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|Title: ||Young people: a phenomenographic investigation into the ways they experience information|
|Authors: ||Smith, Marian|
|Issue Date: ||2012|
|Publisher: ||© Walter de Gruyter|
|Citation: ||SMITH, M. and HEPWORTH, M., 2012. Young people: a phenomenographic investigation into the ways they experience information. Libri, 62 (2), pp. 157 - 173.|
|Abstract: ||This paper reports on a phenomenographic investigation
into the ways young people, aged between eleven
and eighteen years of age, experience information in
both their academic and everyday life. Experience
here is interpreted as the relationship between the
subject (the young person) and the object (information).
This research builds on previous studies of people’s
experience of information. However, other studies
have had either a different focus, such as, focusing
on information literacy, or, different respondents.
Therefore this research addresses a gap in the knowledge.
Three research questions are addressed in this
paper: What are the qualitatively different ways young
people experience information? What are the logical
relationships between the categories of description?
Can a holistic picture of young people’s relationship
with information be composed from knowledge of
the different ways young people experience information?
The study used a phenomenographic research
approach to elicit and describe the qualitatively different
ways in which young people experienced information.
A purposeful sample of forty-one young people
aged eleven to eighteen years participated in the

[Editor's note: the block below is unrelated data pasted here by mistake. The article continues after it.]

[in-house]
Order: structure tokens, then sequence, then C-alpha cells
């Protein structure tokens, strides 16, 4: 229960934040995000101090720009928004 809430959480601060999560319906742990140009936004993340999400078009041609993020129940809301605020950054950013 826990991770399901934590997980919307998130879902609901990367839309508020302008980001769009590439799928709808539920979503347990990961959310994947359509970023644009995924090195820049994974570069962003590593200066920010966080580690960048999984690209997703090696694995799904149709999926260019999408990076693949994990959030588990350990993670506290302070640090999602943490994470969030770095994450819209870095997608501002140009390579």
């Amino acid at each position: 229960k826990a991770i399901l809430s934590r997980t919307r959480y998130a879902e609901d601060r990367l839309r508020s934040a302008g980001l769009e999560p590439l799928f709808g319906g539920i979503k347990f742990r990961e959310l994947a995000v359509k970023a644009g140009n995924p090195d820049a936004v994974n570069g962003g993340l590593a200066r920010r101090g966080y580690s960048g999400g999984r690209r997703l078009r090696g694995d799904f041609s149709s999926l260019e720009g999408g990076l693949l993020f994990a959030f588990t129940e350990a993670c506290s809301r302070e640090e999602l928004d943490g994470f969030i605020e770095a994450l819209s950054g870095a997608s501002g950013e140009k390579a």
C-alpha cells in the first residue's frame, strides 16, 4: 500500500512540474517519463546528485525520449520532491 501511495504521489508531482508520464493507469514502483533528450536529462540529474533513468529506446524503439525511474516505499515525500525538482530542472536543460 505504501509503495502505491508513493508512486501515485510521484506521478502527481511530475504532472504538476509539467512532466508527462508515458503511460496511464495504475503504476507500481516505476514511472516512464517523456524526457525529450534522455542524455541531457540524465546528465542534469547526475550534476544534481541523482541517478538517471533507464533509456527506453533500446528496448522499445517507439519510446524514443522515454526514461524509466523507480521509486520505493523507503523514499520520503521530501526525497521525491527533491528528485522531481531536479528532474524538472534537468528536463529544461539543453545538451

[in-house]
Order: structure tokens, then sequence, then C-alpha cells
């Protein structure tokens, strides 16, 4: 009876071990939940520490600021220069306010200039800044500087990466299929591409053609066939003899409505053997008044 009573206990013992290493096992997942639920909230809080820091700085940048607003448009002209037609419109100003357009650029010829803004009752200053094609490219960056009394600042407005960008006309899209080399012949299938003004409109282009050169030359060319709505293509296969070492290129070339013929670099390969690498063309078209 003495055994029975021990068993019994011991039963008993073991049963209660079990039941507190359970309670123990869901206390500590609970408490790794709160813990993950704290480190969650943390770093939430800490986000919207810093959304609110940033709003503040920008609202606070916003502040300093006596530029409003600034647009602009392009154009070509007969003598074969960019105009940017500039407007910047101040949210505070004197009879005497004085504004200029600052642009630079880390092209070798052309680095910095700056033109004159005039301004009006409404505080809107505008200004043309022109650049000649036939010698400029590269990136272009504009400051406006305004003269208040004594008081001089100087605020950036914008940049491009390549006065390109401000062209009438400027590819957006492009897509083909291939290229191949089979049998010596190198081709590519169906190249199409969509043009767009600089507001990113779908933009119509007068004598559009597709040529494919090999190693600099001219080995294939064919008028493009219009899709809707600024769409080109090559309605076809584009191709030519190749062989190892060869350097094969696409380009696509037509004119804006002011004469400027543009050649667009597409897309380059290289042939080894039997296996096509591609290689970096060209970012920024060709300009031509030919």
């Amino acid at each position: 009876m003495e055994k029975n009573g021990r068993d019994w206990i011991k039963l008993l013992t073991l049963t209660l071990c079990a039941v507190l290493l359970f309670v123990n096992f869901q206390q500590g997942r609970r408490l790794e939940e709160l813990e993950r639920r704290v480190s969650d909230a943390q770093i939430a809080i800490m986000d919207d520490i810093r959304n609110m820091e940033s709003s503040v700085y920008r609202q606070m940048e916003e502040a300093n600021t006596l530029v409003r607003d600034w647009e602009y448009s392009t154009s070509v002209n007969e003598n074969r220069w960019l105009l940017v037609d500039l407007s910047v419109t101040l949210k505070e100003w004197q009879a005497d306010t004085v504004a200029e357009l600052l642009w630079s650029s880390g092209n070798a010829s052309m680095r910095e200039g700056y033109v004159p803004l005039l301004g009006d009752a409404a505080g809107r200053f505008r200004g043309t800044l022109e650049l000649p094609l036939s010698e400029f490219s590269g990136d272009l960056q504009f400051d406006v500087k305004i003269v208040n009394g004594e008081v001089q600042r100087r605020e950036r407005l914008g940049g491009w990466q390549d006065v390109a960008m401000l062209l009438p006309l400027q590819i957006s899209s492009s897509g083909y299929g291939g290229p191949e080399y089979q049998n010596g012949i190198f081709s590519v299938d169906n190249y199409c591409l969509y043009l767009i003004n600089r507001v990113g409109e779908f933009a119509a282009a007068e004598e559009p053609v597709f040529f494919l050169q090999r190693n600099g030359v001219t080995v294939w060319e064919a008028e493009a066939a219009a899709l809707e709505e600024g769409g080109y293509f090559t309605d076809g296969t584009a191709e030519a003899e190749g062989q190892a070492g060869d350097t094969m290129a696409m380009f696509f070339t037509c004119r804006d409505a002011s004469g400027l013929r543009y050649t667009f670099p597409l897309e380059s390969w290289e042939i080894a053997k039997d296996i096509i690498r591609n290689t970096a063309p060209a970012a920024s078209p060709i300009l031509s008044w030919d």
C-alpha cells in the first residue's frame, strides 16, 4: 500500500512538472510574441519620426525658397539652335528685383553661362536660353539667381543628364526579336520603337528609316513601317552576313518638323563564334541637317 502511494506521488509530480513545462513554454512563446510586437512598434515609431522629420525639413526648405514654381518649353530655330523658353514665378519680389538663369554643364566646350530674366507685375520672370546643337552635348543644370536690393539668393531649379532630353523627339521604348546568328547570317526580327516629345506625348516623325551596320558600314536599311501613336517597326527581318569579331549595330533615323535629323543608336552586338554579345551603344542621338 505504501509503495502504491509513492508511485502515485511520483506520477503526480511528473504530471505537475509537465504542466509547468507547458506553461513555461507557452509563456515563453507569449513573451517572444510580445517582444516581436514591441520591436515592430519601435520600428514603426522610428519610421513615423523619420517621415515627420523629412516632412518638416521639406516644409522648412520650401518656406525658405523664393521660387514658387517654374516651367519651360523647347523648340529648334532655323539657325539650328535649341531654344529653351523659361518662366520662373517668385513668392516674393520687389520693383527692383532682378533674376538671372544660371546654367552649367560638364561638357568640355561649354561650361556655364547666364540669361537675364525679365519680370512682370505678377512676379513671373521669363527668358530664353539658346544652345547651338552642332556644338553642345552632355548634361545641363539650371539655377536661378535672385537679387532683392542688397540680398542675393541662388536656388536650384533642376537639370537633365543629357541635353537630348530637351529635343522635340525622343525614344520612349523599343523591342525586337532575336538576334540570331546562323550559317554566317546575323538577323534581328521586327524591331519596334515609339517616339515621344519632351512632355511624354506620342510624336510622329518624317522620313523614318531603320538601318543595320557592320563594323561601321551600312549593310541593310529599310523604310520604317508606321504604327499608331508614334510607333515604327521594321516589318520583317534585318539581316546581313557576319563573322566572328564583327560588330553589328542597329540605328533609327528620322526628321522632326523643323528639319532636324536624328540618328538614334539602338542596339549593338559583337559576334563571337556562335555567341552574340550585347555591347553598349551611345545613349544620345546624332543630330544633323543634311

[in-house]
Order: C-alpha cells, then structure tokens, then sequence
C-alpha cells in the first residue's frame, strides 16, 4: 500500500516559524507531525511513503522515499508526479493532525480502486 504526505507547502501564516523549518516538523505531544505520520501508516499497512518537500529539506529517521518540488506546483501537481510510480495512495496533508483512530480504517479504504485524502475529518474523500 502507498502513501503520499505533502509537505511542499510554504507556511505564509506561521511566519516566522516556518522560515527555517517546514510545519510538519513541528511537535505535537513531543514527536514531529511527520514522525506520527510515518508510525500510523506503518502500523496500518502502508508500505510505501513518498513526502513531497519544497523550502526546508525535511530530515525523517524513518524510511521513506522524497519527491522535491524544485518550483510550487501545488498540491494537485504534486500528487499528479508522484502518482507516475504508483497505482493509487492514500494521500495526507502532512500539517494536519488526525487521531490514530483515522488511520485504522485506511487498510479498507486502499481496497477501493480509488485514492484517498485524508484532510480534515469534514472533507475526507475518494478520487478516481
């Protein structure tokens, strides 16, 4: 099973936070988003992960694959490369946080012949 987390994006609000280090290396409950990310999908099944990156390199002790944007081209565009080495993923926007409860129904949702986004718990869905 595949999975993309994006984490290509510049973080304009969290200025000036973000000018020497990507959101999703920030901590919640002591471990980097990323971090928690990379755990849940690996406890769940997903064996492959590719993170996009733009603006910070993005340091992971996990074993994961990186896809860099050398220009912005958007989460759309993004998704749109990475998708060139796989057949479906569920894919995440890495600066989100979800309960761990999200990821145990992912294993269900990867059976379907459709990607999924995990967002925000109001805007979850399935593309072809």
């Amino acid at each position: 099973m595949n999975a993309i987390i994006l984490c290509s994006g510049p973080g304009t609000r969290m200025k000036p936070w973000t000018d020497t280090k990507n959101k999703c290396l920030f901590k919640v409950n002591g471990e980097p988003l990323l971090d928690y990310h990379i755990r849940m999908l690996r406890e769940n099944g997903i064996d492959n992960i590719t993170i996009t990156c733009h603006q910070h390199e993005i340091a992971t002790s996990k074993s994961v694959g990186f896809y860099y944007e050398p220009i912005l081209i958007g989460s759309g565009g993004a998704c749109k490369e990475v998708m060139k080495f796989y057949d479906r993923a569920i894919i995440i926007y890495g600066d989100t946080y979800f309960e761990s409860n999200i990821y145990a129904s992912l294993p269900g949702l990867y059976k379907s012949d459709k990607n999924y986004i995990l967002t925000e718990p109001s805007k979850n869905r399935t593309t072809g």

study. The data, which were gathered through drawings
and semi-structured interviews, were subjected to a rigorous process of phenomenographic analysis.
The outcome of phenomenographic analysis is an outcome
space consisting of a finite set of categories of
description which, with their relationships, explain
the different ways people experience phenomena in
the world. In phenomenographic research, the focus
is on the collective rather than the individual experience.
The purpose of the study was therefore to highlight
differences within the sample. In this study, six
ways of experiencing information were identified:
knowledge of sources of information; receiving information;
process of finding information; store of unprocessed
information; processing information; and
use of information. The findings demonstrate some
broad similarities with other studies. However, there
are significant differences. The paper, therefore,
gives a new insight into young people’s experience of
information. It also highlights the complex and multi-
faceted way that young people experience information.
These views help to understand what young
people need to know and be able to do.|
|Description: ||This article was published in the journal, Libri [© Walter de Gruyter]. The final publication is available at www.degruyter.com|
|Publisher Link: ||http://dx.doi.org/10.1515/libri-2012-0012|
|Appears in Collections:||Published Articles (Information Science)|
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